Late in October, Rapp, the foreman, came along to accompany us down to the winter camp. Blake stayed with the cattle about fifteen miles to the east, where the grass was still good, and Rapp and I went down to air out the cabin and stow away our winter supplies.
The cabin stood in a little grove of piñons, about thirty yards back from the Cruzados river, facing south and sheltered on the north by a low hill. The grama grass grew right up to the doorstep, and the rabbits were running about and the grasshoppers hitting the door when we pulled up and looked at the place. There was no litter around, it was as clean as a prairie-dog’s house. No outbuildings, except a shed for our horses. The hillside behind was sandy and covered with tall clumps of deer-horn cactus, but there was nothing but grass to the south, with streaks of bright yellow rabbit-brush. Along the river the cottonwoods and quaking asps had already turned gold. Just across from us, overhanging us, indeed, stood the mesa, a pile of purple rock, all broken out with red sumach and yellow aspens up in the high crevices of the cliffs. From the cabin, night and day, you could hear the river, where it made a bend round the foot of the mesa and churned over the rocks. It was the sort of place a man would like to stay in forever.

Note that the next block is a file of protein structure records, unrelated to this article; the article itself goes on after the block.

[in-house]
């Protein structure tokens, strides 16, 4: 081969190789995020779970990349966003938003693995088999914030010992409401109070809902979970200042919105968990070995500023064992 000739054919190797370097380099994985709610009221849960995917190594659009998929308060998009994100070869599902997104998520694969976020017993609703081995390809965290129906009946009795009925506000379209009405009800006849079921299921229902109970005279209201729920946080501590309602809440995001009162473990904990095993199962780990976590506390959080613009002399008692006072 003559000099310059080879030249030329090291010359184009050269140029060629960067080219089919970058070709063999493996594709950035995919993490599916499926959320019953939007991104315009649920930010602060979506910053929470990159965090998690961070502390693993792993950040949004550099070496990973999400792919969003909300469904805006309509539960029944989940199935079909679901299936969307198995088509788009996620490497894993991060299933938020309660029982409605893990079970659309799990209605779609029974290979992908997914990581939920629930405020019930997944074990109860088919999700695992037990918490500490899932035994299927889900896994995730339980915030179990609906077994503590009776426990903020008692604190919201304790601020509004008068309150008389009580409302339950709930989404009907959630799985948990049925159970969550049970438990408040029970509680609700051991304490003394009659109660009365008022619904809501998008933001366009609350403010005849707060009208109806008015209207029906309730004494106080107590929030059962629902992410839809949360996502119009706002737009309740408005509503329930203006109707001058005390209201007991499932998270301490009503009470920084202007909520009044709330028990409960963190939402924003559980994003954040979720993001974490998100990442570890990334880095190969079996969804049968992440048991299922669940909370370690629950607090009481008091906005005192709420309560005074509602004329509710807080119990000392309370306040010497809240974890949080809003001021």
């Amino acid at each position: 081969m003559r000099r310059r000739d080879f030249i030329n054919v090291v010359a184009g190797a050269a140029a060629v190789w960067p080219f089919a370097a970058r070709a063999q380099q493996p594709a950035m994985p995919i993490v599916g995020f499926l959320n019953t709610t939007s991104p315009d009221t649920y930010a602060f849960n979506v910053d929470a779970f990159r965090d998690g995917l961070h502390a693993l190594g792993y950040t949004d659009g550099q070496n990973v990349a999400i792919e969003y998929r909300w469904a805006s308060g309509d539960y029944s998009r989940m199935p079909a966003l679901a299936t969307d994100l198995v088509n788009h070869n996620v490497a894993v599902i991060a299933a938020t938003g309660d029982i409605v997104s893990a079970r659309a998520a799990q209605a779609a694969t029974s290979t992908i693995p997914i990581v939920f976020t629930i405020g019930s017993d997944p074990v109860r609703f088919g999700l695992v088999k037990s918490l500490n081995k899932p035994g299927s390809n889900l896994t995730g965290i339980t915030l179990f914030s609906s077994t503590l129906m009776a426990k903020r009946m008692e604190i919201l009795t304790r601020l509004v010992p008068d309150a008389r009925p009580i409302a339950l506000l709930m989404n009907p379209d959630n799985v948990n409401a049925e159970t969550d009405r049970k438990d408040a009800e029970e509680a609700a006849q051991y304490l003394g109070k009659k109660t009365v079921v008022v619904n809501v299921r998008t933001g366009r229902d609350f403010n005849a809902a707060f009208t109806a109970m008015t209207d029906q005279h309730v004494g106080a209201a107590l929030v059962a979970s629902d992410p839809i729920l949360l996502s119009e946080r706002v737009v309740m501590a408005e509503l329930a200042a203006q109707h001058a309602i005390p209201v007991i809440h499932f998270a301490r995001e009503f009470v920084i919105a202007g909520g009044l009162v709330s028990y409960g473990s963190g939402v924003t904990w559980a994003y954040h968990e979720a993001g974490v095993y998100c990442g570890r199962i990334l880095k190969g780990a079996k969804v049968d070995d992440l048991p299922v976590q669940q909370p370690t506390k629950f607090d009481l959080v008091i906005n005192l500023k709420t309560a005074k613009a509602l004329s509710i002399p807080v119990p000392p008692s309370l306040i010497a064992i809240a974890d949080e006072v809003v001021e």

I helped Rapp open the wooden shutters and sweep out the cabin. We put clean blankets on the bunks, and stowed away bacon and coffee and canned stuff on the shelves behind the cook-stove. I confess I looked forward to cooking on an iron stove with four holes. Rapp explained to me that Blake and I wouldn’t be able to enjoy all this luxury together for a time. He wanted the herd kept some distance to the north as long as the grass held out up there, and Roddy and I could take turn about, one camping near the cattle and one sleeping in a bed.
“There’s not pasture enough down here to take them through a long winter,” he said, “and it’s safest to keep them grazing up north while you can. Besides, if you bring them down here while the weather’s so warm, they get skittish, and that mesa over there makes trouble. The swim the river and bolt into the mesa, and that’s the last you ever see of them. We’ve lost a lot of critters that way. The mesa has been populated by run-aways from our herd, till now there’s a fine bunch of wild cattle up there. When the wind’s right, our cows over here get the scent of them and make a break for the river. You’ll have to watch ’em close when you bring ’em down.”